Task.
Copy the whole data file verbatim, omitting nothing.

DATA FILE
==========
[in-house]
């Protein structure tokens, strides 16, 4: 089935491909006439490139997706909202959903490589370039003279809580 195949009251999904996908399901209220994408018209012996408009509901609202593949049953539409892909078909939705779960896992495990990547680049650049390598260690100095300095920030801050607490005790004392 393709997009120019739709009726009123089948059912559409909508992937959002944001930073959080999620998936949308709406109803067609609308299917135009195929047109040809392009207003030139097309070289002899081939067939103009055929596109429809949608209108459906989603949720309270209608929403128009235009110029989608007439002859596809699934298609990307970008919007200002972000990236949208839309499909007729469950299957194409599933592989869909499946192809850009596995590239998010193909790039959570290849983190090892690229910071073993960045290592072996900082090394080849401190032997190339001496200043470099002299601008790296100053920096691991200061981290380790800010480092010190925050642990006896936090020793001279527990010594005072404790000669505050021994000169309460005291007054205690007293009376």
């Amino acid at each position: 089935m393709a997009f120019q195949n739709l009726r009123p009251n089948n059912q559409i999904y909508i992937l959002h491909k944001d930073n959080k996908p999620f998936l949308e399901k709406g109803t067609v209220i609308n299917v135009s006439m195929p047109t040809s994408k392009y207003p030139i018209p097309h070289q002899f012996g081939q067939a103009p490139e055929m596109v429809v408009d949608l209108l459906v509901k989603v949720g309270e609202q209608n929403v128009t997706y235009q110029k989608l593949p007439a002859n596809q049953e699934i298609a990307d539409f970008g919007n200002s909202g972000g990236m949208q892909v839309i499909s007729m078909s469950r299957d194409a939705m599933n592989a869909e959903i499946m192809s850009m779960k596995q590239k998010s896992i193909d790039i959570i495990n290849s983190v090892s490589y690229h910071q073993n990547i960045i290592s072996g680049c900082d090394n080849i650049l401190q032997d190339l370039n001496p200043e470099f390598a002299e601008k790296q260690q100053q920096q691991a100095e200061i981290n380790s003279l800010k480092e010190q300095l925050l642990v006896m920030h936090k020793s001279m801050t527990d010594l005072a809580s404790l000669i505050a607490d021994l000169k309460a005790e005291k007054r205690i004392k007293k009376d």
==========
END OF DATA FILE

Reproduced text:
[in-house]
């Protein structure tokens, strides 16, 4: 089935491909006439490139997706909202959903490589370039003279809580 195949009251999904996908399901209220994408018209012996408009509901609202593949049953539409892909078909939705779960896992495990990547680049650049390598260690100095300095920030801050607490005790004392 393709997009120019739709009726009123089948059912559409909508992937959002944001930073959080999620998936949308709406109803067609609308299917135009195929047109040809392009207003030139097309070289002899081939067939103009055929596109429809949608209108459906989603949720309270209608929403128009235009110029989608007439002859596809699934298609990307970008919007200002972000990236949208839309499909007729469950299957194409599933592989869909499946192809850009596995590239998010193909790039959570290849983190090892690229910071073993960045290592072996900082090394080849401190032997190339001496200043470099002299601008790296100053920096691991200061981290380790800010480092010190925050642990006896936090020793001279527990010594005072404790000669505050021994000169309460005291007054205690007293009376």
């Amino acid at each position: 089935m393709a997009f120019q195949n739709l009726r009123p009251n089948n059912q559409i999904y909508i992937l959002h491909k944001d930073n959080k996908p999620f998936l949308e399901k709406g109803t067609v209220i609308n299917v135009s006439m195929p047109t040809s994408k392009y207003p030139i018209p097309h070289q002899f012996g081939q067939a103009p490139e055929m596109v429809v408009d949608l209108l459906v509901k989603v949720g309270e609202q209608n929403v128009t997706y235009q110029k989608l593949p007439a002859n596809q049953e699934i298609a990307d539409f970008g919007n200002s909202g972000g990236m949208q892909v839309i499909s007729m078909s469950r299957d194409a939705m599933n592989a869909e959903i499946m192809s850009m779960k596995q590239k998010s896992i193909d790039i959570i495990n290849s983190v090892s490589y690229h910071q073993n990547i960045i290592s072996g680049c900082d090394n080849i650049l401190q032997d190339l370039n001496p200043e470099f390598a002299e601008k790296q260690q100053q920096q691991a100095e200061i981290n380790s003279l800010k480092e010190q300095l925050l642990v006896m920030h936090k020793s001279m801050t527990d010594l005072a809580s404790l000669i505050a607490d021994l000169k309460a005790e005291k007054r205690i004392k007293k009376d």